BACKGROUND: Kasisadya ghritam (KG) is a herbomineral formulation comprising 32 natural ingredients mentioned in Sharangadhara samhita. Different methods of preparation have been mentioned regarding the same especially in respect to the heating pattern, that is, Agnipaki and Suryatapi. As this medicine has shown promising results in various ailments since the ages, the use of this medicine has become very prevalent in recent clinical practices. The globalization and commercialization of Ayurveda sought for the stability of this medicine is unfortunately not evaluated to date. Therefore, a plan had been made to evaluate the shelf life of this formulation by following parameters prevalent in the respective scenario. The aim of this study was to evaluate the shelf life of both the samples of Kasisadya ghritam Suryatapi (KGS) and Kasisadya ghritam Agnipaki (KGA) through basic analytical parameters and chromatographic fingerprinting. MATERIALS AND METHODS: Stability period of both the samples was determined by the accelerated stability study as per International Council of Harmonization (ICH) Guidelines Q1A (R2). The test drugs were stored at 40°C ± 2°C temperature and 75 ± 5% relative humidity and withdrawn at the intervals of 0, 1st, 3rd, and 6th months of storage. Physicochemical parameters of KGS and KGA were analyzed at the intervals of 0, 1, 3, and 6 months, whereas chromatographic fingerprinting was done initially and after 6 months of the study. Based upon the observations, intercept, slope, 10% degradation of the sample, and the shelf life of both the samples were calculated. RESULTS: Basic analytical parameters showed both the samples deteriorate by time. By calculating the analytical data, 10% degradation of KGS was found in specific gravity (0.83), viscosity (194.4), acid value (6.58), peroxide value (1.97), and total fatty matter (78.83). The data of KGA revealed 10% degradation in parameters, that is, specific gravity (0.8295), viscosity (496.8), acid value (0.864), peroxide value (1.341), and total fatty matter (82.81). Rf values obtained from high-performance thin-layer chromatography (HPTLC) of both samples initially and after 6 months showed minimum deterioration of the product. Microbial count and heavy metals were below the permissible limits in both the samples. Accelerated stability study reveals the shelf life of KGS as 3.8 years, whereas that of KGA as 4.4 years. CONCLUSION: Rule 161 B of Drugs and Cosmetics Rule, 1945 mentioned the shelf life of medicated Ghrita as 2 years. This time period is general, and different formulations may have different shelf lives based upon several factors. The samples tested in the current study, that is, KGS and KGA, are found to have a shelf life of 3.8 and 4.4 years, respectively, which are more than the time specified in the guidelines. The findings suggest that the sample prepared by subjecting to heat has more shelf life than the sample prepared by subjecting to sunlight.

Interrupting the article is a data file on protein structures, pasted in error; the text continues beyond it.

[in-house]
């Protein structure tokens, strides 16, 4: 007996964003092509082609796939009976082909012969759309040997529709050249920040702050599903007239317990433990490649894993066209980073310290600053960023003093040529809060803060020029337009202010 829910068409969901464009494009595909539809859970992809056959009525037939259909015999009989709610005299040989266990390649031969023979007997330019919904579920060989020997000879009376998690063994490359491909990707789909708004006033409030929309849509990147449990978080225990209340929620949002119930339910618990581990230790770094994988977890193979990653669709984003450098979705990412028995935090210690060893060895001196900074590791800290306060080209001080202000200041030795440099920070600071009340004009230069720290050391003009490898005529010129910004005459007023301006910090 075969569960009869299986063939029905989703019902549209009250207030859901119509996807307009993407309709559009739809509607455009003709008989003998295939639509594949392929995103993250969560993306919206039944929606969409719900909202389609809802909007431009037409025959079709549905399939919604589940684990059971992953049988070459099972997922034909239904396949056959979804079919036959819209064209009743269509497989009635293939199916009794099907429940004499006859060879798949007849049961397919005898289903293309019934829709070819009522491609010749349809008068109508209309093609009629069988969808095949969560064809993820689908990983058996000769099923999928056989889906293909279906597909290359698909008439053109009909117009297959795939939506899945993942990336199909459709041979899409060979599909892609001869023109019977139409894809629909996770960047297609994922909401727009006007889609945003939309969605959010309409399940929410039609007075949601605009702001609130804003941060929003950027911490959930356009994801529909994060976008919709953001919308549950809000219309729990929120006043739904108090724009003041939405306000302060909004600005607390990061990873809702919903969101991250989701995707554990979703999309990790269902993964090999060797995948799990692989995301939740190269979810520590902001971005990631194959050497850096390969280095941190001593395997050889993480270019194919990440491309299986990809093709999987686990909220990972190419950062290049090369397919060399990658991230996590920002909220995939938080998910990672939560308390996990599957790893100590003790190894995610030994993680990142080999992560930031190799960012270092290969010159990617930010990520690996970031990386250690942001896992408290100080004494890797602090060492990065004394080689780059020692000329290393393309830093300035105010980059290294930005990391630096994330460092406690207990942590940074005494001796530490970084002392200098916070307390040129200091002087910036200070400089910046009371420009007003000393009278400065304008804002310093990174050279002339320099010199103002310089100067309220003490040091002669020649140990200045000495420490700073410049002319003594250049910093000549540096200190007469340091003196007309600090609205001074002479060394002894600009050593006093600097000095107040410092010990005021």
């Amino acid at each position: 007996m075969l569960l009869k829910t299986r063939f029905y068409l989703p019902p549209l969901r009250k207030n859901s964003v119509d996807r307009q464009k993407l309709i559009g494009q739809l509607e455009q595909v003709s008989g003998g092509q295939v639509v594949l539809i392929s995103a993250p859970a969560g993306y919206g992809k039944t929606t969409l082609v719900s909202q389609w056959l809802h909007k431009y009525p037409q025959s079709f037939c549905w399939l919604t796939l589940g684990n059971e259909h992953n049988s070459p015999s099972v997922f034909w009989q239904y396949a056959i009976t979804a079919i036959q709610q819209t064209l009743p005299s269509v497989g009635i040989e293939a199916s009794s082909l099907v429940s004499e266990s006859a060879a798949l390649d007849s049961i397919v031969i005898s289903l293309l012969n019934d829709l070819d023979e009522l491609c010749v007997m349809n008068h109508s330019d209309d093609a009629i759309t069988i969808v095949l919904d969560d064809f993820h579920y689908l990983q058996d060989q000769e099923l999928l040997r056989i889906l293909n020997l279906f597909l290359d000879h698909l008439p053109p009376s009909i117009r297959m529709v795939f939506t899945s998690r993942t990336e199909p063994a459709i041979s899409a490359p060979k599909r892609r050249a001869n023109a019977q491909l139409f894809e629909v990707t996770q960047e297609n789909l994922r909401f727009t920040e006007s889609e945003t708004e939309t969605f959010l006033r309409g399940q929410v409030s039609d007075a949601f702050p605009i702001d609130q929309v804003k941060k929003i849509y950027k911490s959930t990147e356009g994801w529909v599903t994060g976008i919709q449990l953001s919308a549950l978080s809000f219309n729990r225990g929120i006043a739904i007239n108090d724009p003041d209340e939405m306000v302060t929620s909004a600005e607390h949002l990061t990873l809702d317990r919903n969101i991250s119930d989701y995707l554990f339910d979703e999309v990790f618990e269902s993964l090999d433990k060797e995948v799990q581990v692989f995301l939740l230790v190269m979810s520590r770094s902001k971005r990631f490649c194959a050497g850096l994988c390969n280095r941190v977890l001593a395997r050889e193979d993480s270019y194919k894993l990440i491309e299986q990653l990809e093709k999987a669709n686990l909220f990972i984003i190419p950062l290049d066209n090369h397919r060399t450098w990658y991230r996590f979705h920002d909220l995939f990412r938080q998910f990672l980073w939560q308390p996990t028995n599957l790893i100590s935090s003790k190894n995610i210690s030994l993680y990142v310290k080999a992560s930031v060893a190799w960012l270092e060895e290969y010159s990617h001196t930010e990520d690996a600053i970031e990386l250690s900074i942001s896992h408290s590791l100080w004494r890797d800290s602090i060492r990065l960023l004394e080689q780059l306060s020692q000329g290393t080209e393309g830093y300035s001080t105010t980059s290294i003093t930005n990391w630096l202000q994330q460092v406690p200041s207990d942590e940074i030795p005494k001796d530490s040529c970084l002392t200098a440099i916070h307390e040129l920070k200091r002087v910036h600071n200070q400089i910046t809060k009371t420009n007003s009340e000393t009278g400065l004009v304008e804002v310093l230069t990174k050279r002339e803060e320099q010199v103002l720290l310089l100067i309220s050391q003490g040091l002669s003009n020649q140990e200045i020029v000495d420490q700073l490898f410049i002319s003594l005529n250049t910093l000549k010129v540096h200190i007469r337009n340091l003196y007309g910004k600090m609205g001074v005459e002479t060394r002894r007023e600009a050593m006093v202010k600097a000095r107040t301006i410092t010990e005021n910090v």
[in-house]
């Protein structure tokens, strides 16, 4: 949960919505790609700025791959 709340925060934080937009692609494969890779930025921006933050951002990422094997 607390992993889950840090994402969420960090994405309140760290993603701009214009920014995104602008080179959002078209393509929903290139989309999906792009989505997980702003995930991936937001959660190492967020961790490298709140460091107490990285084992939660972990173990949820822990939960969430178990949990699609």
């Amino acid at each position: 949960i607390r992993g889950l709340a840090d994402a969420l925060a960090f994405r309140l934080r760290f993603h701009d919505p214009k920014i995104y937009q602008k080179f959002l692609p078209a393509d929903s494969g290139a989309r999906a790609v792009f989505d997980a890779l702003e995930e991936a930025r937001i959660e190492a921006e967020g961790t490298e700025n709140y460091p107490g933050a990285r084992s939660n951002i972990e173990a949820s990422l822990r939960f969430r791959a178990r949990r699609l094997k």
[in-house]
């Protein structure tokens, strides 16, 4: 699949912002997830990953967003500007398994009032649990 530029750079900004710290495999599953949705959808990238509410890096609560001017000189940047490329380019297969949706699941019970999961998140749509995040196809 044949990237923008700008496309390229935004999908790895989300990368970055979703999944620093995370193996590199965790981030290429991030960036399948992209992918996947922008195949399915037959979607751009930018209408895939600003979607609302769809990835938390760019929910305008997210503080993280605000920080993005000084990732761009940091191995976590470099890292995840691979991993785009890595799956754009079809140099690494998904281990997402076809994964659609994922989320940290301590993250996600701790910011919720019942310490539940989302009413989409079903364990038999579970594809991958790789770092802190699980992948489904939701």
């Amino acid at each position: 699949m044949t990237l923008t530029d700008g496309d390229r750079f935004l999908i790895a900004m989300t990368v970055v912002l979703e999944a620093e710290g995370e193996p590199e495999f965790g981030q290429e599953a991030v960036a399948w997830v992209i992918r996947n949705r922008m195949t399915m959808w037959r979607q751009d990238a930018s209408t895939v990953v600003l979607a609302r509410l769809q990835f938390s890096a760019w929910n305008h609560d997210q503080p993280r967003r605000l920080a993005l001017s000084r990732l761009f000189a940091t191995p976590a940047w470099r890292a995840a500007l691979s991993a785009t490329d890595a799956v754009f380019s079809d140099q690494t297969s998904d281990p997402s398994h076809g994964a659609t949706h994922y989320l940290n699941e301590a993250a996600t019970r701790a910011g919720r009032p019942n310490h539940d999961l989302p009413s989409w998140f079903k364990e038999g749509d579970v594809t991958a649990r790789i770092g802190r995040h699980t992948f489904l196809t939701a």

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Critical note on pretreatment (Shodhana) of Bakuchi (Psoralea corylifolia L.)